There’s not a lot of Gilbert Blythe in this one, just the most tantalizing hints of what’s to come right at the very end. It goes without saying that I can’t wait til March to read the next one. I love that LM Montgomery didn’t wuss out and marry Anne off in this book (I’m sure none of her contemporaries would have blamed her – Diana does get engaged in this book). Even though her dreams have been put on pause, Anne is never anything but positive, ensuring that she still gives her all to her little pupils while keeping up her own studies in the hopes that when it becomes possible to go to college, she will be ready. She helps Marilla with Green Gables and the twins, does her best to inspire all of her students and is still the Anne we loved in the first book. She still gets her hopes up impossibly high and feels keenly any disappointments, she still tries to always do the right thing even when it’s hard and she still delights in Octobers and spring times and golden days.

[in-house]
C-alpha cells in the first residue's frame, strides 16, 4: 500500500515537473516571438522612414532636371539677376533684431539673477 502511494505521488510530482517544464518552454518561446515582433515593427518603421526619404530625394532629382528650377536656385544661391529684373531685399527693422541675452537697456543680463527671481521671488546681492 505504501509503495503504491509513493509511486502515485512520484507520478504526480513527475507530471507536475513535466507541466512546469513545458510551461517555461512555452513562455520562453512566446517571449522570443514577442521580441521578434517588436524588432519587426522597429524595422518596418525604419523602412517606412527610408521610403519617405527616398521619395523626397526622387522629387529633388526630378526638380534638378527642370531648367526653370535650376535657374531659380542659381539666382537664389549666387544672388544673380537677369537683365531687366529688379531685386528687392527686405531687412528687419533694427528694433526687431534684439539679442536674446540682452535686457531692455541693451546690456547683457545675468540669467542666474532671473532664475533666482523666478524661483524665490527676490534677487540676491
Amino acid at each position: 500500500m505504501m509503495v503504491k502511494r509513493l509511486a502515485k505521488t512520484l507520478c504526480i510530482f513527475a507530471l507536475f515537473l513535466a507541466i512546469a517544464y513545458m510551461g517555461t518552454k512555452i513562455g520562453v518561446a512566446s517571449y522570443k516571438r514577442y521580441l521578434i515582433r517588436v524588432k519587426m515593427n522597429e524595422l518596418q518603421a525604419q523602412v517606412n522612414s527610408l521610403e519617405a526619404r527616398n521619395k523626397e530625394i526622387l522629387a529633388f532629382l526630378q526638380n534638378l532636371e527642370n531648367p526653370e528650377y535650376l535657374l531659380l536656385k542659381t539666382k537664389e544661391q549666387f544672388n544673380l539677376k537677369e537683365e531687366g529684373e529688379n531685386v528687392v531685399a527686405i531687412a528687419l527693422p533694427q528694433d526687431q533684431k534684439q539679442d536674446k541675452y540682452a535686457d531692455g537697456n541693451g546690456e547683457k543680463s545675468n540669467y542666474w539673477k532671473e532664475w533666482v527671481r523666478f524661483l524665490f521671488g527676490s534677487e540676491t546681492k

In today’s fast paced world, filled with distractions, irritants and Kardashians, we need Anne Shirley.

She has the power to make me smile for a nearly hour long commute alongside smelly, sticky, sweaty people toting soaked umbrellas, bulky bags, pushing me in their hurry to get to the office (or home) as quickly as possible. The high I get from reading these books often lasts for hours – a happy, contented glow from having spent time with one of my favourite heroines. So once again, thank you Lindsey for hosting the Green Gables Readalong! Roll on March!

27

Re-Reading Anne of Green Gables

Last year I found the time to re-read the Harry Potter series and it was magical.

Ha.

But seriously, it was wonderful to go back and visit with Harry, Hermione and the Weasleys, to rediscover the magic of the Wizarding World, and find that the whole thing was every bit as fantastic as it was the first time.

The other series I’ve been meaning to re-read is Anne of Green Gables so when Lindsey at Reeder Reads was like ‘I’m going to host an Anne of Green Gables Readalong” I was like I’m IN!  

It was just the nudge that I needed to allow myself to get back to Avonlea.

I’m right on schedule for this readalong – a book a month til August (there are 8 books).